Short Paper. Theme: AI – Generative Sub Theme: Symbiotic Imaginaries
Machine intelligence is increasingly being used in the world with sometimes dramatic effects on human and other-than-human lives through its decision making capacity. Much artificial intelligence (AI) and machine learning (ML) is built on metaphors that centre extraction, competition and control. These also position AI itself as a resource to be extracted and controlled, paving a troubling path for speculative futures where AI may gain emergent or ambiguous levels of sentience or experience. These metaphors are part of a historical trend where humans place themselves above the other-than-human world, and this has formed the basis of an extractive and one sided relationship with that world. In light of this, what new metaphors might we employ to platform the relationships between human and machine intelligences? Thinking through mycorrhizae could be a productive way to foreground the entangled, generative nature of exchange between human and machine intelligences. This paper will briefly explore metaphor in human-computer interaction (HCI) and AI, before making an offering to think about these things through the material of the mycorrhiza, a symbiotic site of exchange between plants and fungi. It will then briefly detail a creative project that has emerged from this mycorrhizal thinking to produce machine imagined textiles and embroideries. It then concludes with a call to embed relational thinking into future practices between human and machine intelligence in order to create more equitable and even mutualistic outcomes.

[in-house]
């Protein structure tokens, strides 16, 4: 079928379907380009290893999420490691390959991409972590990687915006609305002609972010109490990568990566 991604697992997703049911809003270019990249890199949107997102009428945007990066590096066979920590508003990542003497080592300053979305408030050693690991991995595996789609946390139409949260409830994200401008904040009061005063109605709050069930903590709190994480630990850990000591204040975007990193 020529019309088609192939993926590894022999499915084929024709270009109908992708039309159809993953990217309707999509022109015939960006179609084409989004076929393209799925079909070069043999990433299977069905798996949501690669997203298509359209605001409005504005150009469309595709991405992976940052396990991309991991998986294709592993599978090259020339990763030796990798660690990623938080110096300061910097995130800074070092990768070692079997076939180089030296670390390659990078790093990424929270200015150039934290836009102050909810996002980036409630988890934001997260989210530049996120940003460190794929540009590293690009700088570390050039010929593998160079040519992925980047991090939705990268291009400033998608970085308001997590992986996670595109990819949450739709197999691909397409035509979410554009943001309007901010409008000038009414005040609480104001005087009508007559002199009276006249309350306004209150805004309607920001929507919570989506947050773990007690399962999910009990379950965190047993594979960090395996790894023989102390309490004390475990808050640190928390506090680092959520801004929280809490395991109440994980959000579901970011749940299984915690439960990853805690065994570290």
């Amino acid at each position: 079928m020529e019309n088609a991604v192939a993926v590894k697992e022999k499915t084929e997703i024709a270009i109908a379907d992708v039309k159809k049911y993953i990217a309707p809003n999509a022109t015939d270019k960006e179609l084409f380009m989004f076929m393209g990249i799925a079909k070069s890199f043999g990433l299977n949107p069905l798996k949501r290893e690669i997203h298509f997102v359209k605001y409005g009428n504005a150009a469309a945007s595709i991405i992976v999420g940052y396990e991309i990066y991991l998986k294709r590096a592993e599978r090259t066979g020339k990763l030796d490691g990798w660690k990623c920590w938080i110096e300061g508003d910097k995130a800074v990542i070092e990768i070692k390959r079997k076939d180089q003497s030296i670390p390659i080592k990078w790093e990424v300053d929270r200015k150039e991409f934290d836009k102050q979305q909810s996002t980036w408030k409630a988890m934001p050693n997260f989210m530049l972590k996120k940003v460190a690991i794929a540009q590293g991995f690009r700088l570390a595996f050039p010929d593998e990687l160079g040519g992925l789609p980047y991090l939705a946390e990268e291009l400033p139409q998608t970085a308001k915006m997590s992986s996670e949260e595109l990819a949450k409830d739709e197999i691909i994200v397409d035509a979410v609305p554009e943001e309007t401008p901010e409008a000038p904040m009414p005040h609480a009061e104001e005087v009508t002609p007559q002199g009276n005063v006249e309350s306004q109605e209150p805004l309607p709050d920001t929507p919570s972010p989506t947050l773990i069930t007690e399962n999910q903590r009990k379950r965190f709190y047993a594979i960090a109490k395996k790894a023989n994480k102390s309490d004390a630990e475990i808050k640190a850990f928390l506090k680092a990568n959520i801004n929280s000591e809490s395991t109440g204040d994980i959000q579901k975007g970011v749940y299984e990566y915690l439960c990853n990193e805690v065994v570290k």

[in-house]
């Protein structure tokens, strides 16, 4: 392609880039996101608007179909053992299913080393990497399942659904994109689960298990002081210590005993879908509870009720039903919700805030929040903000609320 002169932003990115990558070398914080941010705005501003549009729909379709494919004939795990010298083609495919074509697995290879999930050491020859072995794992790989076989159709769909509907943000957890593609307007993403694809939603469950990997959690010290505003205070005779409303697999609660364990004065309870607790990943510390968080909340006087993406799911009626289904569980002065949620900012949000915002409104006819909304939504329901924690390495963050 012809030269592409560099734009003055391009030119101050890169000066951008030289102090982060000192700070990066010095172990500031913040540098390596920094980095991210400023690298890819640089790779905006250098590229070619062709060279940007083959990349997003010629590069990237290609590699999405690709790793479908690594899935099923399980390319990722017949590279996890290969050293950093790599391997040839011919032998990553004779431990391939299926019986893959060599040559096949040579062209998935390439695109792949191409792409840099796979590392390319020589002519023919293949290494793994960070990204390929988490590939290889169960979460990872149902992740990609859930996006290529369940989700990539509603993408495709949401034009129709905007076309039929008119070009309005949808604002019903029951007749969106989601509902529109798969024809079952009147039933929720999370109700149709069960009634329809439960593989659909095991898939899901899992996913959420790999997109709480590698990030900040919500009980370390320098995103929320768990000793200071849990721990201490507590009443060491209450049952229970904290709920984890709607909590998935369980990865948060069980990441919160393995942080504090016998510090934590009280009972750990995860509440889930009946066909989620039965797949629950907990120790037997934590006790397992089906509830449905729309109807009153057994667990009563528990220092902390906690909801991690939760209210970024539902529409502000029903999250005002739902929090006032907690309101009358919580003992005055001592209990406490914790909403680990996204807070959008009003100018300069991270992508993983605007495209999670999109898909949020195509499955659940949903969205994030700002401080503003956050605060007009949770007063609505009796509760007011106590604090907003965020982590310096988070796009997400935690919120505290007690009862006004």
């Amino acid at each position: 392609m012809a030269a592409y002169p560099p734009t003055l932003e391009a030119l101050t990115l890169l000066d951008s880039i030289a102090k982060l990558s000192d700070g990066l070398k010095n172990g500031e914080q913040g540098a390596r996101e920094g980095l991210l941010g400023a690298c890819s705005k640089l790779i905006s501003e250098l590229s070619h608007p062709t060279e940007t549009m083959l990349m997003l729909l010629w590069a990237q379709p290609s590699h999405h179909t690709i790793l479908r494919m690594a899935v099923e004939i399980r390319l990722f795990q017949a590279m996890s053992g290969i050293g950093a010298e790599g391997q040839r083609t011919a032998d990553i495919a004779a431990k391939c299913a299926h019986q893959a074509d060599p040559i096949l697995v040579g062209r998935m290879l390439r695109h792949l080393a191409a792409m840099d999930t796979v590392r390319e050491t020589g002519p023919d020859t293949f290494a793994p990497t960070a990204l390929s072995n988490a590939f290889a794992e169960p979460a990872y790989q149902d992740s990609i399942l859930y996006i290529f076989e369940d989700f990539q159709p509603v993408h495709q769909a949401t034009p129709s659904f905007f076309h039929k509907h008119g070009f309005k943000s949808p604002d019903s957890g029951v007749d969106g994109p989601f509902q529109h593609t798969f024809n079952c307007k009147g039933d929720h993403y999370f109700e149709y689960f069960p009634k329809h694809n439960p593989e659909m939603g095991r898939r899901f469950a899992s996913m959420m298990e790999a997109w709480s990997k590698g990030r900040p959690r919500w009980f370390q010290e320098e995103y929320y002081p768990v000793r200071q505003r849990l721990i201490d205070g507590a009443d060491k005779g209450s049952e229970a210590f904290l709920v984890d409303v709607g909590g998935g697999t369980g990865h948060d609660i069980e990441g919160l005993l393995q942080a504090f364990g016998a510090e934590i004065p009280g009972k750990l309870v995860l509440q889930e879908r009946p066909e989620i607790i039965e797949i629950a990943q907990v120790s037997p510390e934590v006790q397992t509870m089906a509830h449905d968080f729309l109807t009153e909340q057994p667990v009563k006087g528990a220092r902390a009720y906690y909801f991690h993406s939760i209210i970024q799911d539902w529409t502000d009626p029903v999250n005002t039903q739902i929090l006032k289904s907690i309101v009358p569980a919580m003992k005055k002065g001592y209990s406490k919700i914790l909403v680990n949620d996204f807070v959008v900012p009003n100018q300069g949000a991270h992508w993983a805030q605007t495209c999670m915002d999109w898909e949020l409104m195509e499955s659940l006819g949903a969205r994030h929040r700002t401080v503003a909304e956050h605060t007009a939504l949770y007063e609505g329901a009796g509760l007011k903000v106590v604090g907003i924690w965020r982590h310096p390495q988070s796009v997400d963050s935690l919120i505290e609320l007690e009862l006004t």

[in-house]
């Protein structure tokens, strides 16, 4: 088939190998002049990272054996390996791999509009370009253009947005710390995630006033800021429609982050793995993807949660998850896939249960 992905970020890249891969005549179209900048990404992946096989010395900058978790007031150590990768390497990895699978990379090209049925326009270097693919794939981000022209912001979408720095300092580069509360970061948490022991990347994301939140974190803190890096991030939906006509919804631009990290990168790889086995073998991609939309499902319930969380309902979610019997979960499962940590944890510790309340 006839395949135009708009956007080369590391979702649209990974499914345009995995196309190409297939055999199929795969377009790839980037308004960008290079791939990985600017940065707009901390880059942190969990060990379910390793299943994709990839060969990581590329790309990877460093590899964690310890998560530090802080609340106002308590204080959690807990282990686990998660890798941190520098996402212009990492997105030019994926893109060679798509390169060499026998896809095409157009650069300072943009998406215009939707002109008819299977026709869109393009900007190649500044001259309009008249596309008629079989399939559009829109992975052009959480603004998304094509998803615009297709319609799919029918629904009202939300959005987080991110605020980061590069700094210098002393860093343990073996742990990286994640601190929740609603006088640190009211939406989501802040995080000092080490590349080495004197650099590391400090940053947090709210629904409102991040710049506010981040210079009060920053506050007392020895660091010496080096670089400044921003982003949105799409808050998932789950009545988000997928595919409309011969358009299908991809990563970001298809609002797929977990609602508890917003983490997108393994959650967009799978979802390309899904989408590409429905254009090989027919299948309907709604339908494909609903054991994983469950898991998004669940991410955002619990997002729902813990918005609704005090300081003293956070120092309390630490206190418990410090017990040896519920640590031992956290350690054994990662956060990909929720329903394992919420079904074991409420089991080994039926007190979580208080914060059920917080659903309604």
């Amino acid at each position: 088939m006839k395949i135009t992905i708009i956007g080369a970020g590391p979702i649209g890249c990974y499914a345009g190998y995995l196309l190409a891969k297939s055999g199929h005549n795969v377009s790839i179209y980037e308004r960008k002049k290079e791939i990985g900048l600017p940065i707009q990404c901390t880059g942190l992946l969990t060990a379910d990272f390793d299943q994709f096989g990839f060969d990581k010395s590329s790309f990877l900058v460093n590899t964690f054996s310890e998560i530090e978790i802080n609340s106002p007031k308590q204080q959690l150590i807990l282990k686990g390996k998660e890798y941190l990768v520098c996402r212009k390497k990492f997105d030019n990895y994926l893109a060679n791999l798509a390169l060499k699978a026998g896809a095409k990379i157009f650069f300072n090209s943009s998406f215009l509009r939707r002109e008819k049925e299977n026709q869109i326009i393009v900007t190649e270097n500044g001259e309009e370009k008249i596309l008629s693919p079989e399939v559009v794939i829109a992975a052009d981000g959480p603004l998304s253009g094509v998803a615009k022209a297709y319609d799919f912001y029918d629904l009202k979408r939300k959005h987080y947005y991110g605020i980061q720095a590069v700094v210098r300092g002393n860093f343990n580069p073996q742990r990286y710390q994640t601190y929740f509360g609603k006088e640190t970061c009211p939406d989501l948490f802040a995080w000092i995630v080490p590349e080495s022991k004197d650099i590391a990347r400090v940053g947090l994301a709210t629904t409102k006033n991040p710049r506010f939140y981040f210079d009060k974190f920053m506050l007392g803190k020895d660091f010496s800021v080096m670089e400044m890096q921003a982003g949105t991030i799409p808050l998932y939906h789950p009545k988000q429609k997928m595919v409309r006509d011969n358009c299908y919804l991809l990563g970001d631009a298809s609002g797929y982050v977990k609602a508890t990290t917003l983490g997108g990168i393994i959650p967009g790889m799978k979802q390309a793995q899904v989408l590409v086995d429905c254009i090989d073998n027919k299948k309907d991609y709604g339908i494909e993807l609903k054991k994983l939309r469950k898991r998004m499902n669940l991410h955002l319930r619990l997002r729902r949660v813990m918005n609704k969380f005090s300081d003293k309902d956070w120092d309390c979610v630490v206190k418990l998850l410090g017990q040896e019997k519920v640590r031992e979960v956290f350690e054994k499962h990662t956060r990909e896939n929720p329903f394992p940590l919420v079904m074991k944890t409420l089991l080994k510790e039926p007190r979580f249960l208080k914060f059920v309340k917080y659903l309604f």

- Kate Geck is an artist born on unceded Jagera land and currently living on unceded Wurundjeri and Boon Wurrung land in Melbourne/Narrm in Australia. Her practice tends to the connections between humans and technology, exploring ways to materialise the seemingly immaterial nature of the digital. She is interested in network culture: working with code, installation and textiles to create interactive surfaces exploring thresholds between the physical and the digital. These surfaces are overloaded, saturated and glitchy, using network iconography and digital composition tropes. Invoking the language of the Internet, this aesthetic critiques a hyper mediated age, creating sites of respite and resistance that think through alternative agendas for networked technologies. She has exhibited in Australia and abroad including 2020 and 2021 major commissions from the University of Queensland Art Museum, with funding and commissions from a range of organisations. Her research is focused on practice-led interventions with digital materialities, in particular the emerging relations between human and machine intelligence and the need to explore non-extractive practices with these technologies. This includes the current research projects Polyphonic Motions and Melodic Motions co-designing an online tool with artists who have intellectual disability: using machine learning to support healthy motion, social inclusion and creative practice. She is a lecturer in Interior Design at RMIT University where she also co-directs the Wearable and Sensing Network, and is a member of the HASH Network and The Care-full Design Lab.